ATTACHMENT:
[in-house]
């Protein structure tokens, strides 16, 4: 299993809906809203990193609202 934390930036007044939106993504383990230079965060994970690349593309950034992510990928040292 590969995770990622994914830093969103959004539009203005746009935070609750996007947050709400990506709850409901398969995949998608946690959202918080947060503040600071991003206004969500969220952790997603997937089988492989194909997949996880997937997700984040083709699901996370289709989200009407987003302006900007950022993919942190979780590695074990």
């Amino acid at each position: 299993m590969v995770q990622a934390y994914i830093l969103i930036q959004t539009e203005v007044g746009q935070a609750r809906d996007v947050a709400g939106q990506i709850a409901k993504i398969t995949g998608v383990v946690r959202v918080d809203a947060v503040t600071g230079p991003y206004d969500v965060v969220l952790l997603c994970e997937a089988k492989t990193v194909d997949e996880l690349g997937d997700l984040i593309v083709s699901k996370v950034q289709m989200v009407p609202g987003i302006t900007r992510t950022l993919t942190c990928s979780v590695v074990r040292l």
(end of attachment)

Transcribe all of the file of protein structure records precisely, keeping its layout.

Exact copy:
[in-house]
């Protein structure tokens, strides 16, 4: 299993809906809203990193609202 934390930036007044939106993504383990230079965060994970690349593309950034992510990928040292 590969995770990622994914830093969103959004539009203005746009935070609750996007947050709400990506709850409901398969995949998608946690959202918080947060503040600071991003206004969500969220952790997603997937089988492989194909997949996880997937997700984040083709699901996370289709989200009407987003302006900007950022993919942190979780590695074990």
């Amino acid at each position: 299993m590969v995770q990622a934390y994914i830093l969103i930036q959004t539009e203005v007044g746009q935070a609750r809906d996007v947050a709400g939106q990506i709850a409901k993504i398969t995949g998608v383990v946690r959202v918080d809203a947060v503040t600071g230079p991003y206004d969500v965060v969220l952790l997603c994970e997937a089988k492989t990193v194909d997949e996880l690349g997937d997700l984040i593309v083709s699901k996370v950034q289709m989200v009407p609202g987003i302006t900007r992510t950022l993919t942190c990928s979780v590695v074990r040292l």